So many grown adults don’t know how to offer an apology. We are still only able, if told to, give that simple apology that out mother taught us when we were just three. “Say you are sorry” you mother tells you after you push another child, and the child responds with his eyes down, “I am sorry. ”
It feels like a punishment for the child. There is shame embedded in the apology.
And the receiver feels nothing. They still feel hurt, and they still feel misunderstood. They don’t feel reconnected.
In my life, a strong apology strengthens a relationship and can provide tremendous growth if we know how to experience an apology. An apology takes you past shame or blame. It says, “I did not know, but now I do. I hurt you, and my mistakes made you feel neglected and forgotten. My actions brought you pain.”
I want to take the shame away from “Say you’re sorry.” I want to my son to be transformed through his apologies. Sure, he is two. It will take time. His brain has to be capable of empathy first. The injuries to others will be simple in the beginning, but as time passes the events will become more complex. Hopefully, we will have the connection and trust that he can talk to me about the social conflicts he encounters. And as a parenting team, my husband will probably have more opportunity to offer counsel for these moments.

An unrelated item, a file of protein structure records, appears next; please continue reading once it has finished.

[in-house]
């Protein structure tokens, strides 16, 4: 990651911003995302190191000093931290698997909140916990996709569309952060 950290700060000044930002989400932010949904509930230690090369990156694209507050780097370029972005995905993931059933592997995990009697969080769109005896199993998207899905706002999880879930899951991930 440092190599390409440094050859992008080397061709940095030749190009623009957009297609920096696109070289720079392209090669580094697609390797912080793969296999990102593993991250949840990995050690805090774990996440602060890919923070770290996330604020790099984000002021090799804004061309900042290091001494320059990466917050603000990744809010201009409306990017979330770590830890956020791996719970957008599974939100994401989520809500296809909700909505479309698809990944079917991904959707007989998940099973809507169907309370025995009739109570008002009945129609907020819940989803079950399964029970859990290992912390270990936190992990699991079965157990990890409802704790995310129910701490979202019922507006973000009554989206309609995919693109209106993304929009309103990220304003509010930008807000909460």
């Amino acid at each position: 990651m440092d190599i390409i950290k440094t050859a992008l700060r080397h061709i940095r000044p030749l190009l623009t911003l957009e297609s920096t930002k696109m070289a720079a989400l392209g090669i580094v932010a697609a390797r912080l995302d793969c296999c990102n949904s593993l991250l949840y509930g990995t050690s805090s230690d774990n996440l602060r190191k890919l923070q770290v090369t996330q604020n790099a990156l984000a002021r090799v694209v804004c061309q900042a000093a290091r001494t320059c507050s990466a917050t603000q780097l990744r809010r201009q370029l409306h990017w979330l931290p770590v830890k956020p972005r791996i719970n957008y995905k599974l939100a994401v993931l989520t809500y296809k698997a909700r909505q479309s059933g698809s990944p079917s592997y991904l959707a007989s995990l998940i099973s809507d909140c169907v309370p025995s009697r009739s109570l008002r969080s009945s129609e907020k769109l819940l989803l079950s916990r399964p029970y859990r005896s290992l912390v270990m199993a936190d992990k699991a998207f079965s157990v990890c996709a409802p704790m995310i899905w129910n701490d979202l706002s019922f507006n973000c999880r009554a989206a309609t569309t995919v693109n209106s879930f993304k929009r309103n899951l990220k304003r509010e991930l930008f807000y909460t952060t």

Probably the most important teaching moments will be when we teach by example. We will apologize to our son when we make mistakes. And allow ourselves to grow and deepen our connection to our son with a thoughtful and empathetic apology. When we put ourselves in his shoes and try to imagine how our actions may have hurt him, he can understand the value of a strong apology.
What we are actually teaching our children with a shameless apology is empathy. We are teaching the greatest gift for connecting with others and ourselves.